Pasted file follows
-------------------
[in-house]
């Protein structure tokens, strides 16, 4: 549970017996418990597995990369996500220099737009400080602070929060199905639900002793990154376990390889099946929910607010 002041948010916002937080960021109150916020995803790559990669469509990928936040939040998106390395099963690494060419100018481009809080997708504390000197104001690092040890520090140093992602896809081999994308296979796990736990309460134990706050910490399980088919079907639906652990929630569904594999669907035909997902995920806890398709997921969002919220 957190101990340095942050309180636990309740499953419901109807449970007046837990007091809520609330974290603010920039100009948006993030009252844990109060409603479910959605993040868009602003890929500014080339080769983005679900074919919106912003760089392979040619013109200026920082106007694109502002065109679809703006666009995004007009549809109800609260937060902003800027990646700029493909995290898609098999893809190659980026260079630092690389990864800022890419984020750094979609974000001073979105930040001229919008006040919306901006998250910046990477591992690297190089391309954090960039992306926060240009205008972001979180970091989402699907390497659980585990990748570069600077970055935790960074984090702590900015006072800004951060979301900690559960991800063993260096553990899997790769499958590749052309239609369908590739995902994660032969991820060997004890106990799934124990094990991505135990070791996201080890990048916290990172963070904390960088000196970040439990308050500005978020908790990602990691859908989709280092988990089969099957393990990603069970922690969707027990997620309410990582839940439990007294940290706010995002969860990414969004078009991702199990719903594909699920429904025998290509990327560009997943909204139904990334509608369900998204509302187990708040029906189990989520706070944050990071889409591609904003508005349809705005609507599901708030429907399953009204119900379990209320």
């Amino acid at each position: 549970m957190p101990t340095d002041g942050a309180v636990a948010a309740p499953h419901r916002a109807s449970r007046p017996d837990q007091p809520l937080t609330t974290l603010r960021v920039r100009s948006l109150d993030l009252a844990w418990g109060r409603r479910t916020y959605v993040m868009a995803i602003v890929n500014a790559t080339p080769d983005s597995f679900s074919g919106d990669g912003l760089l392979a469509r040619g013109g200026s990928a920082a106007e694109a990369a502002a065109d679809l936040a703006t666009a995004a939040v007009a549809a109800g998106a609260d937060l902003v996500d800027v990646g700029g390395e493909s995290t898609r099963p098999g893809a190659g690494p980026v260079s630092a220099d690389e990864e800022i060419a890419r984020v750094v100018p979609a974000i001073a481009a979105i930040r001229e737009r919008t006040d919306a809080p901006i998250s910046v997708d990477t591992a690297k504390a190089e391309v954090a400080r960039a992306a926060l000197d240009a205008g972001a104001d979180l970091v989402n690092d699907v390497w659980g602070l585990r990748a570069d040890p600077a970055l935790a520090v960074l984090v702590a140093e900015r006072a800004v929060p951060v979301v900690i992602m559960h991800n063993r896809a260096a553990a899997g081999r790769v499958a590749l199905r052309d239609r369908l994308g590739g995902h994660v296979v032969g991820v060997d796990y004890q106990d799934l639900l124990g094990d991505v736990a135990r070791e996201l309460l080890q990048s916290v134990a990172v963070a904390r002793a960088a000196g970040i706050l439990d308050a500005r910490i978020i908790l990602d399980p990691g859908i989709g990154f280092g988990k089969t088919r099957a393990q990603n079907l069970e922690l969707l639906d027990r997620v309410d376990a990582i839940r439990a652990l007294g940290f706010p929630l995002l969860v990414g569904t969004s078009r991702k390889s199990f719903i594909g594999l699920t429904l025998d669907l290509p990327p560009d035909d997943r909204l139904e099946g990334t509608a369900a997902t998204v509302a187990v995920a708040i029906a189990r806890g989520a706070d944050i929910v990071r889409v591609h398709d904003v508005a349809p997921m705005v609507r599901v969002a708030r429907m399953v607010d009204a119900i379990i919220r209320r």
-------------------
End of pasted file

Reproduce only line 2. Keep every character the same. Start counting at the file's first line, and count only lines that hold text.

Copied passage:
């Protein structure tokens, strides 16, 4: 549970017996418990597995990369996500220099737009400080602070929060199905639900002793990154376990390889099946929910607010 002041948010916002937080960021109150916020995803790559990669469509990928936040939040998106390395099963690494060419100018481009809080997708504390000197104001690092040890520090140093992602896809081999994308296979796990736990309460134990706050910490399980088919079907639906652990929630569904594999669907035909997902995920806890398709997921969002919220 957190101990340095942050309180636990309740499953419901109807449970007046837990007091809520609330974290603010920039100009948006993030009252844990109060409603479910959605993040868009602003890929500014080339080769983005679900074919919106912003760089392979040619013109200026920082106007694109502002065109679809703006666009995004007009549809109800609260937060902003800027990646700029493909995290898609098999893809190659980026260079630092690389990864800022890419984020750094979609974000001073979105930040001229919008006040919306901006998250910046990477591992690297190089391309954090960039992306926060240009205008972001979180970091989402699907390497659980585990990748570069600077970055935790960074984090702590900015006072800004951060979301900690559960991800063993260096553990899997790769499958590749052309239609369908590739995902994660032969991820060997004890106990799934124990094990991505135990070791996201080890990048916290990172963070904390960088000196970040439990308050500005978020908790990602990691859908989709280092988990089969099957393990990603069970922690969707027990997620309410990582839940439990007294940290706010995002969860990414969004078009991702199990719903594909699920429904025998290509990327560009997943909204139904990334509608369900998204509302187990708040029906189990989520706070944050990071889409591609904003508005349809705005609507599901708030429907399953009204119900379990209320």